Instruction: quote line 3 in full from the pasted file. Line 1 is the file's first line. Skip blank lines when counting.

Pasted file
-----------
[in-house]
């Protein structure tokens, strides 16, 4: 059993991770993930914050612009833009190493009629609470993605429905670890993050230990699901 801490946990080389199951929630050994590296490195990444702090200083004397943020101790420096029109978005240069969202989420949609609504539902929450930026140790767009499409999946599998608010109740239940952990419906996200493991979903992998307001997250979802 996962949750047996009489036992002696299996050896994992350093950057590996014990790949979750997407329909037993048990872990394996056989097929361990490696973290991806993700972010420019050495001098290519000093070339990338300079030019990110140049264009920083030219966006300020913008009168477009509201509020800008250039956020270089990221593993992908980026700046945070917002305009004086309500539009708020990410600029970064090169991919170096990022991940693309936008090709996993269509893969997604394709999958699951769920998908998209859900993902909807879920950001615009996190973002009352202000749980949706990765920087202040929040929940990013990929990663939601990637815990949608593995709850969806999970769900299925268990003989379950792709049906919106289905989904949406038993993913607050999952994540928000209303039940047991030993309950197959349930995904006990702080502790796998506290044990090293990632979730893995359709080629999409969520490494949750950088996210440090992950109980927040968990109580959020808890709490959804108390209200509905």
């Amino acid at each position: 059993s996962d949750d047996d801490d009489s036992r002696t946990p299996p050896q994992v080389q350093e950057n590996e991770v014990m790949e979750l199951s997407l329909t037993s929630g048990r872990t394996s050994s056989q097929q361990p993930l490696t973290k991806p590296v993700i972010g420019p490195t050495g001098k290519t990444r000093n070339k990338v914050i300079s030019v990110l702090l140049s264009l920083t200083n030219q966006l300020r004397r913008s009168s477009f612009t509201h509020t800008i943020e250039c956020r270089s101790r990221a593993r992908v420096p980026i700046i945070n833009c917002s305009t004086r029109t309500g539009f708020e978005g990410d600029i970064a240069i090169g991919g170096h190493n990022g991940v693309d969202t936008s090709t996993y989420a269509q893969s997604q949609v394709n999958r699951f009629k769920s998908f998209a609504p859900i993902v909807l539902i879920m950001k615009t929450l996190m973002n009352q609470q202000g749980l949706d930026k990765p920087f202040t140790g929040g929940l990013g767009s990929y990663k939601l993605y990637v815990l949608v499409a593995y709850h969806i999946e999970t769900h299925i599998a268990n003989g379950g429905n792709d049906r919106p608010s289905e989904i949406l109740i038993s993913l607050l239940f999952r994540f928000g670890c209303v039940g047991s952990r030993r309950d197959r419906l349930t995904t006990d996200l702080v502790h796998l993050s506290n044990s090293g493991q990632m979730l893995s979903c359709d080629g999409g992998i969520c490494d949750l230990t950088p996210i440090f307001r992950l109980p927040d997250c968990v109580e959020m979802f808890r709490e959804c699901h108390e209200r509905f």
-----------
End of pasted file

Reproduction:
């Amino acid at each position: 059993s996962d949750d047996d801490d009489s036992r002696t946990p299996p050896q994992v080389q350093e950057n590996e991770v014990m790949e979750l199951s997407l329909t037993s929630g048990r872990t394996s050994s056989q097929q361990p993930l490696t973290k991806p590296v993700i972010g420019p490195t050495g001098k290519t990444r000093n070339k990338v914050i300079s030019v990110l702090l140049s264009l920083t200083n030219q966006l300020r004397r913008s009168s477009f612009t509201h509020t800008i943020e250039c956020r270089s101790r990221a593993r992908v420096p980026i700046i945070n833009c917002s305009t004086r029109t309500g539009f708020e978005g990410d600029i970064a240069i090169g991919g170096h190493n990022g991940v693309d969202t936008s090709t996993y989420a269509q893969s997604q949609v394709n999958r699951f009629k769920s998908f998209a609504p859900i993902v909807l539902i879920m950001k615009t929450l996190m973002n009352q609470q202000g749980l949706d930026k990765p920087f202040t140790g929040g929940l990013g767009s990929y990663k939601l993605y990637v815990l949608v499409a593995y709850h969806i999946e999970t769900h299925i599998a268990n003989g379950g429905n792709d049906r919106p608010s289905e989904i949406l109740i038993s993913l607050l239940f999952r994540f928000g670890c209303v039940g047991s952990r030993r309950d197959r419906l349930t995904t006990d996200l702080v502790h796998l993050s506290n044990s090293g493991q990632m979730l893995s979903c359709d080629g999409g992998i969520c490494d949750l230990t950088p996210i440090f307001r992950l109980p927040d997250c968990v109580e959020m979802f808890r709490e959804c699901h108390e209200r509905f």